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Orinoco Crocodile (Venezuelan, Colombian Crocodile)

Photo (c) J. Thorbjarnarson,

Only 250 left in the wild

Order: Crocodylia

Family: Crocodylidae

Subfamily: Crocodylinae

Genus & Species: Crocodylus intermedius


The Orinoco crocodile is South America's largest predator. The males at one time reached lengths of 23 ft (7 m), bit due to overhunting of the larger specimens the average size is now 16.6 ft (5 m). Females are generally smaller, reaching lengths of 10 ft (3.2 m). Males weigh around 950 lbs (380 kg), and females 450 lbs (200 kg).

The Orinoco crocodile is a very odd crocodile in that it has no subspecies and yet comes in three colour types. Each type has been given a name. If the crocodile is negro, then the skin is a uniform dark grey. Mariposo means that the skin is greyish-green with black dorsal patches. The third colour, amarillo, is the most common with a light, tan body with dark areas scattered throughout. In captivity it has been noted that the skin can change colours over time.

Orinoco crocodiles have long, narrow snouts containing 68 teeth. The fourth tooth on either side of the bottom jaw is larger than the other teeth and fits into a notch on the upper jaw. These two teeth can be seen when the mouth is closed. The top of the head is relatively flat, allowing for the Orinoco crocodile to be almost completely submerged underwater while still being able to see, smell, and hear. They are strong swimmers, using power thrusts of their tail and their webbed feet to propel them through the water. They are very aggressive, especially the large males.

Orinoco crocodile have symmetrical dorsal armour. They can run fast over short distances of land. They have a life span of 60-80 years.


Orinoco crocodiles can be found in the middle and lower parts of the Orinoco River in the Llanas Savannah of Venezuela and Colombia (South America). They prefer freshwater, but do have a tolerance for high salinity, as evidenced by the sighting of Orinoco crocodiles on the island of Trinidad, over 150 miles north of Venezuela, that had been washed out into the ocean by a flood and had survived. Orinoco crocodiles had at one time a much larger range, being found in tropical evergreen forests and in streams in the Andes.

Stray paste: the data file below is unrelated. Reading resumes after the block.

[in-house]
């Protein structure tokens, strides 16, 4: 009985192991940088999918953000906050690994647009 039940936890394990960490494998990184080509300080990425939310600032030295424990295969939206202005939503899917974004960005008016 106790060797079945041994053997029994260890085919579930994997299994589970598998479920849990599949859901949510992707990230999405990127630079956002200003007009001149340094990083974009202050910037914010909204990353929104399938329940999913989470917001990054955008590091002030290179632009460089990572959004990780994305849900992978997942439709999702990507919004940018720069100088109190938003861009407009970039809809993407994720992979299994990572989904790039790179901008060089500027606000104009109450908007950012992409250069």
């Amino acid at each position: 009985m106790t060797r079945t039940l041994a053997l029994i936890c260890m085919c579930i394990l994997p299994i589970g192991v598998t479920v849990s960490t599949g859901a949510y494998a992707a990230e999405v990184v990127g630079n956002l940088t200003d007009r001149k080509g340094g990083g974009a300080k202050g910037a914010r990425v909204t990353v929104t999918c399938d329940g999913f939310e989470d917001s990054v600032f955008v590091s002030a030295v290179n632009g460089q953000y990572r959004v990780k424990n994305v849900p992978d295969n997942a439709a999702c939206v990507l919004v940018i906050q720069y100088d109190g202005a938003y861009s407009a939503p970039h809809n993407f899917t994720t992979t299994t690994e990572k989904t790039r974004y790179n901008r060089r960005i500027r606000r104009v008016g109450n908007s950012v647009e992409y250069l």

Orinoco crocodiles retreat into burrows during the dry season if their section of the river dries up. They may also travel over land to find areas of water. During the dry season, large concentrations of these crocodiles could be found in one area, and was a factor in the drop of numbers in the species when hunters found them.


Juveniles feed on insects and other invertebrates as well as small fish. Larger (older) specimens will eat almost anything, including large birds, fish, small mammals, reptiles, and amphibians. They feed mainly from the water, capturing terrestrial prey only when they approach the bank. Due to their size, they can also kill and feed on humans, although this is very rare. In captivity they are fed chunks of horse and donkey meat.


Orinoco crocodiles are extremely rare; there are only between 250-700 left in the wild. In 1984 they were named as one of the top 12 most endangered animals. In 1997, Colombia did something truly shocking: they declared the Orinoco crocodile as an endangered species, the first Colombian species to be officially declared as endangered.

It is illegal to hunt Orinoco crocodiles today, but this was not so between 1930-1960, when their skin was highly sought. Almost the entire population was wiped out, and little recovery has since been made. Today, they are threatened mainly by their own limited distribution and habitat destruction. They are still hunted illegally (many collared ones raised on farms were found as trophies in hunters homes months after release). Eggs are removed to be eaten, juveniles are sold as pets, and adults are killed out of fear. Their fat is used to cure pain, their teeth are used to ward off evil spirits, and the male's penis is used as an aphrodisiac.

Juveniles are killed by foxes, snakes and hawks. Eggs are eaten by tegu lizards and vultures.


The breeding season is during the dry season (January-February). Nests are dug in the sandy bank, and anywhere from 20-70 eggs are laid. The female guards the nest for 70 days, after which the eggs hatch. Their hatching coincides with the beginning of the wet season. In captivity breeding them has become a problem as too many large males in one area spend more time fighting than mating.


There are no subspecies.